Between Borders: Stranded Migrants During the Pandemic

Between Borders: Stranded Migrants During the Pandemic

Panama, Costa Rica, Dominican Republic: these are just some of the countries in the Central America, North America, and Caribbean region where, since the beginning of the pandemic, groups of migrants have been stranded due to mobility restrictions and the closing of borders. These measures, promulgated by national governments with the aim of containing the international spread of the disease, affected both cross-border migrations to a country of destination and those of return to the community of origin, since they were all interrupted or hindered.

The migration scenario and the dynamics that have characterized our region in recent months offer several and different examples of this phenomenon.

While the first case exemplifies an irregular transit migration to a destination country in the north of the region, the other two examples refer to return movements. The latter are not necessarily voluntary, since the impact of the pandemic was the triggering factor for the return to their countries of origin. Most of the people who returned, continue to return and intend to return, are migrant workers who, after losing their jobs or having to face precarious or poor conditions, decide to go back home.

What risks do stranded migrants run?

Although the three examples mentioned above portray different situations, they emphasize the feelings of frustration, uncertainty and discomfort of migrants when they find themselves stranded between borders. However, these negative feelings are not the only challenge.

To address the urgency and relevance of the issue, the IOM released a note on "COVID-19 and stranded migrants." The document contextualizes and specifies the various unfavourable conditions and harmful situations to which stranded migrants are exposed during the pandemic. Some of the challenges they face are:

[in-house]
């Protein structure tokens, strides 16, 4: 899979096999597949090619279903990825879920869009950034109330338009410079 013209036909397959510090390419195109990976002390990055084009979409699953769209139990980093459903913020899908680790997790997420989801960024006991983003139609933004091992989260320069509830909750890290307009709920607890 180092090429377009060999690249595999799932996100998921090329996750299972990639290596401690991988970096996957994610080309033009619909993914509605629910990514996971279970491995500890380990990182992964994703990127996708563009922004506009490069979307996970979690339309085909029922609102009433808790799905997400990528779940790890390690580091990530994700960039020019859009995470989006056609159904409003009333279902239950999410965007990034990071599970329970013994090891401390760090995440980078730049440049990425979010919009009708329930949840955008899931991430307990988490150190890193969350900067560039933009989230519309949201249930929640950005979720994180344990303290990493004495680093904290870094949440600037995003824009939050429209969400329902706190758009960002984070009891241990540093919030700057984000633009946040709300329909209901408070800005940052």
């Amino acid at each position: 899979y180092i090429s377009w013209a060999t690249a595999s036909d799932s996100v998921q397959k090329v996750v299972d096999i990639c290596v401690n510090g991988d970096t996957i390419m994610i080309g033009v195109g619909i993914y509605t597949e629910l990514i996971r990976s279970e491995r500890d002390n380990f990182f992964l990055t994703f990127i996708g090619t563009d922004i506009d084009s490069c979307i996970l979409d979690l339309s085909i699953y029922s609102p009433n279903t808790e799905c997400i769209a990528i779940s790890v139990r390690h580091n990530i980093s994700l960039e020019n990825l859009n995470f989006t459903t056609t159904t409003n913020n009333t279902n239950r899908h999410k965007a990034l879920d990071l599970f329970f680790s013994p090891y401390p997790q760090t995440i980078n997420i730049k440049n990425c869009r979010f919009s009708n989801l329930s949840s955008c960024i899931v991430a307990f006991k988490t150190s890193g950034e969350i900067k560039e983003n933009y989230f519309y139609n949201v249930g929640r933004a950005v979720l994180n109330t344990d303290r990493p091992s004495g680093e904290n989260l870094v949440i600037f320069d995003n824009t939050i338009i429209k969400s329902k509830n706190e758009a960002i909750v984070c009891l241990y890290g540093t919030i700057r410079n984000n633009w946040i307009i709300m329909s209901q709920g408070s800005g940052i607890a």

• Running the risk of staying longer in a country than what is allowed by their legal status, as they may not be able to comply with the visa requirements, or to benefit from the appropriate support. Among the long-term consequences, migrants may face entry bans to a specific country or find themselves in irregular situations.
  • Being a victim of human trafficking and other types of violence, exploitation and abuse. Criminal groups take advantage of the vulnerabilities of migrants in times of pandemic, especially in the context of border closures and situations of helplessness and despair.
  • Not being able to easily access information or consular services and support, which amplifies uncertainty about their immigration status and heightens feelings of unease. The latter are even more aggravated by the discriminatory and xenophobic acts suffered by migrants during and after their migration process.

The numerous episodes of migrants stranded in our region emphasize that the migratory flows and therefore, the priorities and the type of care for the migrant population have been evolving in recent months, since the beginning of the pandemic.

Stranded migrants must also be part of the comprehensive response to COVID-19, ensuring that they have access to information, health services, shelter, food, and other social support systems. To this end, the IOM invites national institutions to address this phenomenon, by cooperating with United Nations agencies, to guarantee their protection and assistance and encourage the search for solutions to the situation of stranded migrants.


7 recommendations to promote the inclusion of migrants in host communities through social and cultural activities.

Categoria: Pacto Mundial sobre Migración
Autor: Carlos Escobar

The promotion of social and cultural activities as a mechanism to encourage interaction between migrants and host communities with the aim of advancing in the construction of more just and peaceful societies, is currently a topic of special interest in studies, policies and programs on migrant inclusion and social cohesion.